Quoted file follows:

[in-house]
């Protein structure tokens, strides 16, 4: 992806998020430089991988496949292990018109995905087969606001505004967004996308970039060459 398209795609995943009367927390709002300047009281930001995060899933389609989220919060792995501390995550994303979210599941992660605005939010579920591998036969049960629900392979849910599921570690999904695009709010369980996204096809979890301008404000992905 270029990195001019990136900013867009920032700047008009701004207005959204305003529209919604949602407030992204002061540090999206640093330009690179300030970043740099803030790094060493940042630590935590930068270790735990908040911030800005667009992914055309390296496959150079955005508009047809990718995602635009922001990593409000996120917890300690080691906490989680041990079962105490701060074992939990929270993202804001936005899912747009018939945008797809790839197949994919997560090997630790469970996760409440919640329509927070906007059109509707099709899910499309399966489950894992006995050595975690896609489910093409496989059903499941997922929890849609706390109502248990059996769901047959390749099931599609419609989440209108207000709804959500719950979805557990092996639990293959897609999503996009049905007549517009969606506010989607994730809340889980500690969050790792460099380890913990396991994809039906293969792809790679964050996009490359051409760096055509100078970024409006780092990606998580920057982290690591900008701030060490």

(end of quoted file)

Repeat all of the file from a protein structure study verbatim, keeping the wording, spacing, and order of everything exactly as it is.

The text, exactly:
[in-house]
């Protein structure tokens, strides 16, 4: 992806998020430089991988496949292990018109995905087969606001505004967004996308970039060459 398209795609995943009367927390709002300047009281930001995060899933389609989220919060792995501390995550994303979210599941992660605005939010579920591998036969049960629900392979849910599921570690999904695009709010369980996204096809979890301008404000992905 270029990195001019990136900013867009920032700047008009701004207005959204305003529209919604949602407030992204002061540090999206640093330009690179300030970043740099803030790094060493940042630590935590930068270790735990908040911030800005667009992914055309390296496959150079955005508009047809990718995602635009922001990593409000996120917890300690080691906490989680041990079962105490701060074992939990929270993202804001936005899912747009018939945008797809790839197949994919997560090997630790469970996760409440919640329509927070906007059109509707099709899910499309399966489950894992006995050595975690896609489910093409496989059903499941997922929890849609706390109502248990059996769901047959390749099931599609419609989440209108207000709804959500719950979805557990092996639990293959897609999503996009049905007549517009969606506010989607994730809340889980500690969050790792460099380890913990396991994809039906293969792809790679964050996009490359051409760096055509100078970024409006780092990606998580920057982290690591900008701030060490």